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Rising costs of divorce encourage couples to 'nest' together

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Separating couples are facing a further rise in the cost of divorce with a big increase in court fees, and many are facing up to the challenge of asset-sharing and high property prices by turning to innovative solutions to deal with the change.

One of the new approaches to parenting after divorce is what’s being called the bird’s nest approach, a shared custody arrangement where the children stay at home and parents move around them, as depicted recently by TV programmes The Affair and Transparent. 

The emphasis in bird’s nesting is on parents doing the moving, and taking the inconvenience, rather than expecting children to do so.  Parents benefit by needing to have only one property large enough for the whole family.  The arrangements are often developed through mediation and are being supported by the Family Courts, reflecting the general shift in attitude away from sole custody to shared parenting. 

Whether or not couples opt for family-friendly practices such as bird’s nesting, they will still be affected by the recent jump in the cost of applying to the courts for a divorce.  The 34% rise from £410 to £550 has been introduced by the Ministry of Justice to help pay for the overall cost of administering justice.  And while many family lawyers have complained that the rise is unjustified, it’s just one of a series of changes that are pushing up the cost of getting divorced. 

Sam Miles, Family Partner at Warner Goodman explained: “This is a big jump in the cost of going to court for a divorce.  That may be manageable for the majority of couples, but what is less easy to control are the overall costs.  We’ve seen big cuts in legal aid for divorcing couples, and as a result some are trying to manage their own route through the courts, which they may find to be a major challenge.  Others may find it difficult to contain overall costs if an ex-spouse is set on fighting, rather than agreeing.  Obviously, the aim should be a fair and reasonable outcome and that usually involves finding some middle ground.”

“That’s where mediation can make a big difference,” she added.  “Putting children first is the most important thing for any couple, hence the rise in different approaches, such as the so-called bird’s nest arrangements.  What is most important is being open to collaborative mediation, as that can help bring a couple together to achieve a positive outcome for everyone, through negotiation. Our mediator solicitors, Sam Miles and Claire Knight, have guided many families to an amicable split and find that mediation often allows couples to agree arrangements that are more flexible and tailor made to their circumstances than those that may be imposed by the court.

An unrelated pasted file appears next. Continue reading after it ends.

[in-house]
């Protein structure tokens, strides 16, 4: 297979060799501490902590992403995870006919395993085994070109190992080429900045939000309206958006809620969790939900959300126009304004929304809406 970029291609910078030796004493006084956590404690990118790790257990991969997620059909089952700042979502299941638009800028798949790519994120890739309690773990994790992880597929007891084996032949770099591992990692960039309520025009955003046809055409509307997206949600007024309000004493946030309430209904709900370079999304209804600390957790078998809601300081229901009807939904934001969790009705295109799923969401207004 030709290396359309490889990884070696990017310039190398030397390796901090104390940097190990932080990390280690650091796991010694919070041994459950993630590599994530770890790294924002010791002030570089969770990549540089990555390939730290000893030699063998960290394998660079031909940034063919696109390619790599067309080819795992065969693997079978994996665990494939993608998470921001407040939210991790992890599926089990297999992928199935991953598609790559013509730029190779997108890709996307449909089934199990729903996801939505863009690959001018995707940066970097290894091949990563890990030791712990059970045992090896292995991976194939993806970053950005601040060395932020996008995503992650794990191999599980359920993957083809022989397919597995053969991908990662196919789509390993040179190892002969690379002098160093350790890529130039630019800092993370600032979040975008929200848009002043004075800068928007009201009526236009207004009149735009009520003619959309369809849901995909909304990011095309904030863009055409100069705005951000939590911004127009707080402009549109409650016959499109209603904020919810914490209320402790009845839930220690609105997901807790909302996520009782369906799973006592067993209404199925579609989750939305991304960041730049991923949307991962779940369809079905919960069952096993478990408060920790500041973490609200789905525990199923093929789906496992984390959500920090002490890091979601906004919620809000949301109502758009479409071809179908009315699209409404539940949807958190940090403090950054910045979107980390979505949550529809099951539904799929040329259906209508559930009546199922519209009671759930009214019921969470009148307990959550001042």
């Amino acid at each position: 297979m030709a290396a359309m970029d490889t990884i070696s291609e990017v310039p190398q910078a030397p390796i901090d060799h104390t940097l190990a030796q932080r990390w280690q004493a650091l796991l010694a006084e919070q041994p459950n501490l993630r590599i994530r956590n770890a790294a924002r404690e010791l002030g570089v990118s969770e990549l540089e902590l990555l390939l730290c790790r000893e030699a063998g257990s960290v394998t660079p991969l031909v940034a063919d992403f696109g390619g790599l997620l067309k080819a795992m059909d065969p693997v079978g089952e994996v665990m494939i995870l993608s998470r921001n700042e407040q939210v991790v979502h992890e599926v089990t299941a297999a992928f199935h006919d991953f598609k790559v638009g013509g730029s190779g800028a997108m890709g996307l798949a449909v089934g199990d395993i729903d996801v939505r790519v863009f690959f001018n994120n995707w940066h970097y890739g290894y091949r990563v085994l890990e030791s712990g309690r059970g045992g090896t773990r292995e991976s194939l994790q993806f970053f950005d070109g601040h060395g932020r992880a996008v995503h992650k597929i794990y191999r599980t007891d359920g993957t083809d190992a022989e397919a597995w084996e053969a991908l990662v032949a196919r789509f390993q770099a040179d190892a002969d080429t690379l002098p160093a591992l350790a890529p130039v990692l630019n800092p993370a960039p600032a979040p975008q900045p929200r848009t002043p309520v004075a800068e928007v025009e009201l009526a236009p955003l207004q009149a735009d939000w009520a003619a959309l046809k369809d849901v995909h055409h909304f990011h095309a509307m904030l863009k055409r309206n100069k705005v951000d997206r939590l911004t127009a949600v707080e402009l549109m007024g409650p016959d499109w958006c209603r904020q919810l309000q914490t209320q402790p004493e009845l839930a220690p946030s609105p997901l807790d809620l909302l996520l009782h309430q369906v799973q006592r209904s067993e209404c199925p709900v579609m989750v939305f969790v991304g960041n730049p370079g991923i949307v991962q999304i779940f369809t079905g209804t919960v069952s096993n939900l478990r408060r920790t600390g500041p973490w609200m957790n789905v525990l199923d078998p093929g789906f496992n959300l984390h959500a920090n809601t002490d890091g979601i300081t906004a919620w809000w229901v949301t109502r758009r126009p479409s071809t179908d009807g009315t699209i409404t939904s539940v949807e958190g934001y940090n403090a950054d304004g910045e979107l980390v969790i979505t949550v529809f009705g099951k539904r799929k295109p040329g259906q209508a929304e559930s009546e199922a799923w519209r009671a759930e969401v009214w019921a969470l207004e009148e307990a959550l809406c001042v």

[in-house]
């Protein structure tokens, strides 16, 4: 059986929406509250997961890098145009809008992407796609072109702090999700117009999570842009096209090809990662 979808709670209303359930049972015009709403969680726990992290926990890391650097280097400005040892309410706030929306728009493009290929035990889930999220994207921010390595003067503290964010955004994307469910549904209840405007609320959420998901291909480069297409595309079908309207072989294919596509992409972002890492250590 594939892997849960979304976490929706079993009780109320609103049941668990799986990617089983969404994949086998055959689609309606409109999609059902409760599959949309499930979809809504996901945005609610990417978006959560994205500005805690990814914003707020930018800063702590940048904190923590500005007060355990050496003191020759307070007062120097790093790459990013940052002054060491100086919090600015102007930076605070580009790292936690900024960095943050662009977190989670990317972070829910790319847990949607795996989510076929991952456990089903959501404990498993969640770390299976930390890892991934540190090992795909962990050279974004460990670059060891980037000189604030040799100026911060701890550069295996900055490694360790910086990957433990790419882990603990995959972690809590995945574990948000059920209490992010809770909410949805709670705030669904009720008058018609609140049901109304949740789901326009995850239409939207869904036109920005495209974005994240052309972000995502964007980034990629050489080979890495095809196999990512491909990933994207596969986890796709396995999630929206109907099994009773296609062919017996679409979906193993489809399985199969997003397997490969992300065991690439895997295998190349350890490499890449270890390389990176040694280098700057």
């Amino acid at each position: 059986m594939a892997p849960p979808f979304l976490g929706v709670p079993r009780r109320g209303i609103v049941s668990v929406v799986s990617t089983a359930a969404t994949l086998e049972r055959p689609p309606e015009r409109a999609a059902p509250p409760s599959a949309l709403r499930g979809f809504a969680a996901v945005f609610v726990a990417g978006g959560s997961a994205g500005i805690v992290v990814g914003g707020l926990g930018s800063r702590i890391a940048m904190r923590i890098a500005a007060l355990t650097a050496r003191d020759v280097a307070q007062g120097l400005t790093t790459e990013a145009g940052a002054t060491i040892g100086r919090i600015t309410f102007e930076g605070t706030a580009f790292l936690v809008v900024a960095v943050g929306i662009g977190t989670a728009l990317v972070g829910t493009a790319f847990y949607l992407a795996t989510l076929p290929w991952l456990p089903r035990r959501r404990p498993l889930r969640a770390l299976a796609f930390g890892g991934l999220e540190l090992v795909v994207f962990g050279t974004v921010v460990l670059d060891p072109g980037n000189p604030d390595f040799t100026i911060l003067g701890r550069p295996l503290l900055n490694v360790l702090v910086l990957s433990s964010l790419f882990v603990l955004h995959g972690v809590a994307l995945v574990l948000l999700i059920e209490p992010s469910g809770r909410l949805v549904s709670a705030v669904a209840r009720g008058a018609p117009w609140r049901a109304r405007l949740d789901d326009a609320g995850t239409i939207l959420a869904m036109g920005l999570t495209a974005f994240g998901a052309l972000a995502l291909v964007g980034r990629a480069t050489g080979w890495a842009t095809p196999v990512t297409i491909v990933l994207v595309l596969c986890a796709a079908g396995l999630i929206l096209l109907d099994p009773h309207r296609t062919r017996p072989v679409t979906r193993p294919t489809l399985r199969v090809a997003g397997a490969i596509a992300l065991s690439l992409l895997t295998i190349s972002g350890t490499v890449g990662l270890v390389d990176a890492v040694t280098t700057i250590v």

In recent years, some divorcing couples have used up the bulk, or even all, of the assets in dispute due to the costs involved in their court battles.  For example, in the case of Piglowska v Piglowski, the couple spent more than £128,000 fighting over a joint asset pot of £127,400; and the 2008 case of KSO v MJO & Ors, saw costs consume assets that were worth more than £800,000, forcing the husband to declare himself bankrupt.  In a more recent 2014 case, a couple spent nearly £1m fighting their case, representing almost a third of their joint assets of £3m, accumulated over an 18-year marriage.  

In the same way as the UK seems to have followed the US in mediation, the UK may also find itself following another US-led trend towards loan-funded divorce.  Specialist lenders are increasingly being used to fund divorce proceedings, where one or both of the divorcing couple cannot realise assets to pay for the legal costs.


This is for information purposes only and is no substitute for, and should not be interpreted as, legal advice.  All content was correct at the time of publishing and we cannot be held responsible for any changes that may invalidate this article.